Sign up
Title:
Display and touch screen method and apparatus
Kind Code:
A1
Abstract:
A user interface for a portable hand held electronic computer comprises a display for displaying plural display icons and/or menus. A pressure sensitive surface surrounds the display area such that the pressure sensitive surface does not overlay the display area. The computer controls the pressure sensitive area so the same region of the area has different functions.


Inventors:
Sowden, Anthony (Bristol, GB)
Girard, James J. (Boise, ID)
Application Number:
10/388757
Publication Date:
01/22/2004
Filing Date:
03/17/2003
Primary Class:
International Classes:
H03M11/04; G06F3/023; G06F3/0354; G06F3/041; G06F3/0488; (IPC1-7): G09G5/00
View Patent Images:
Attorney, Agent or Firm:
LOWE HAUPTMAN GILMAN AND BERNER, LLP (1700 DIAGONAL ROAD, ALEXANDRIA, VA, 22314, US)
Claims:
1. A user interface for a computer device, said user interface comprising: a visual display for displaying a plurality of display items each representing a function of said computer device; and a touch sensitive surface, said touch sensitive surface positioned relative to said display so as not to obscure a view of any of the display items on said display, said touch sensitive surface including a plurality of touch sensitive regions; said touch sensitive regions and the computer device being arranged so the region can activate plural functions of said computer device represented by said display items.

2. The user interface of claim 1 wherein said touch sensitive surface includes touch sensitive areas corresponding with display items on the display, said display items and touch sensitive areas being arranged so that touch sensitive areas of the surface are in proximity with and non-overlapped in relation with the display items that correspond with the touch sensitive areas.

3. The user interface of claim 2, wherein one of the areas has a single dimension.

4. The user interface of claim 2 wherein the one of the areas is elongated and the corresponding display item is elongated and aligned with the elongated area; the elongated area, computer device and elongated display item being arranged so that movement of a pointer along the elongated area results in corresponding movement of the elongated digital display item.

5. The user interface of claim 1 wherein said one touch sensitive area is adjacent the display.

6. The user interface of claim 5 wherein said touch sensitive area substantially surrounds the display.

7. The user interface as claimed in claim 1, wherein said visual display and the computer device enable the display to adopt a plurality of different display modes, each said display mode being arranged for displaying a different group of said display items; and said touch sensitive surface and the computer device enabling the touch sensitive surface to adopt a plurality of different sensing modes, wherein each said sensing mode corresponds to a respective one of said display modes of said visual said display.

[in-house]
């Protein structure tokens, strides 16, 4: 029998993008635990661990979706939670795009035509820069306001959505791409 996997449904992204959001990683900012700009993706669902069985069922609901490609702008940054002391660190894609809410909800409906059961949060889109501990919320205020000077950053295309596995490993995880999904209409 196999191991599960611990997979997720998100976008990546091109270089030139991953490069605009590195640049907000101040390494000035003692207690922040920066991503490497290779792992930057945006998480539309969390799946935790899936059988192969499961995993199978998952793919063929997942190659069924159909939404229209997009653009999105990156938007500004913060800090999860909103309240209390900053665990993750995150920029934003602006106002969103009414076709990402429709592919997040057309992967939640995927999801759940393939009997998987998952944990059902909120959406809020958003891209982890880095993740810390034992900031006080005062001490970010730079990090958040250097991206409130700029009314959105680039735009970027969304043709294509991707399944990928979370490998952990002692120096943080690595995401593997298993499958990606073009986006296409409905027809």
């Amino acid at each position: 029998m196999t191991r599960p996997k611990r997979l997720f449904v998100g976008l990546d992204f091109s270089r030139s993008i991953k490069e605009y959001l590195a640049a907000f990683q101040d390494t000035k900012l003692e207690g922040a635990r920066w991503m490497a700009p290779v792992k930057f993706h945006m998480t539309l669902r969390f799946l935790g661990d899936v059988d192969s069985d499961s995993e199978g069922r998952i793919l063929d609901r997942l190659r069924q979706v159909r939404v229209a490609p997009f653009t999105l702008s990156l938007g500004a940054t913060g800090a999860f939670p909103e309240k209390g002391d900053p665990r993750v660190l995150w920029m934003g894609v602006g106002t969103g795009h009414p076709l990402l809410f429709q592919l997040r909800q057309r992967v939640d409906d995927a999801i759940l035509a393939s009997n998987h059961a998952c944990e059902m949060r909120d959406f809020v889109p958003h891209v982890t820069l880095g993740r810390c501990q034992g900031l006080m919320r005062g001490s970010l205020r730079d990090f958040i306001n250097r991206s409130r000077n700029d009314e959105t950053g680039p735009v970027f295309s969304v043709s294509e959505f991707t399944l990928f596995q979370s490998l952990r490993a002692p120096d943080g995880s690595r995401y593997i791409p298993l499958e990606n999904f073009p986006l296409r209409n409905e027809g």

8. The user interface as claimed in claim 1, wherein individual ones of said touch sensitive regions of said touch sensitive surface control functions represented by corresponding respective individual ones of said display items for display on said display screen.

9. The user interface as claimed in claim 1 configured to provide a switch interface, said switch interface comprising: a plurality of individual display items, each said display item representing an individual function which is suitable for selection by a binary switch, and a plurality of said touch sensitive regions, each of said touch sensitive regions being configured as a binary switch, wherein each said touch sensitive region corresponds to at least one said respective display item.

10. The user interface as claimed in claim 1, configured for controlling a plurality of audio functions, said audio functions being at least two of: a volume display item; a left pan display item; a right pan display item; a treble display item; a bass display item; and said touch sensitive surface is partitioned into a plurality of said touch sensitive regions, said plurality of touch sensitive regions configured for controlling a function corresponding to the at least two audio functions.

11. The user interface as claimed in claim 1, configured as a video display wherein; said visual display is configured to display a video sequence; said visual display is configured to display a plurality of control icons for controlling video functions, said control icons including: a brightness control icon; a contrast control icon; a play control icon; a rewind control icon; a forward control icon; a position indicator icon for indicating a position of a video sequence displayed on said visual display within said video sequence; and said touch sensitive surface is configured into a plurality of said touch sensitive regions, said touch sensitive regions being capable of controlling functions selected from the set: brightness control; contrast control; a play control; a forward control; a rewind control; and a position control for controlling the position of said displayed video images within said video sequence.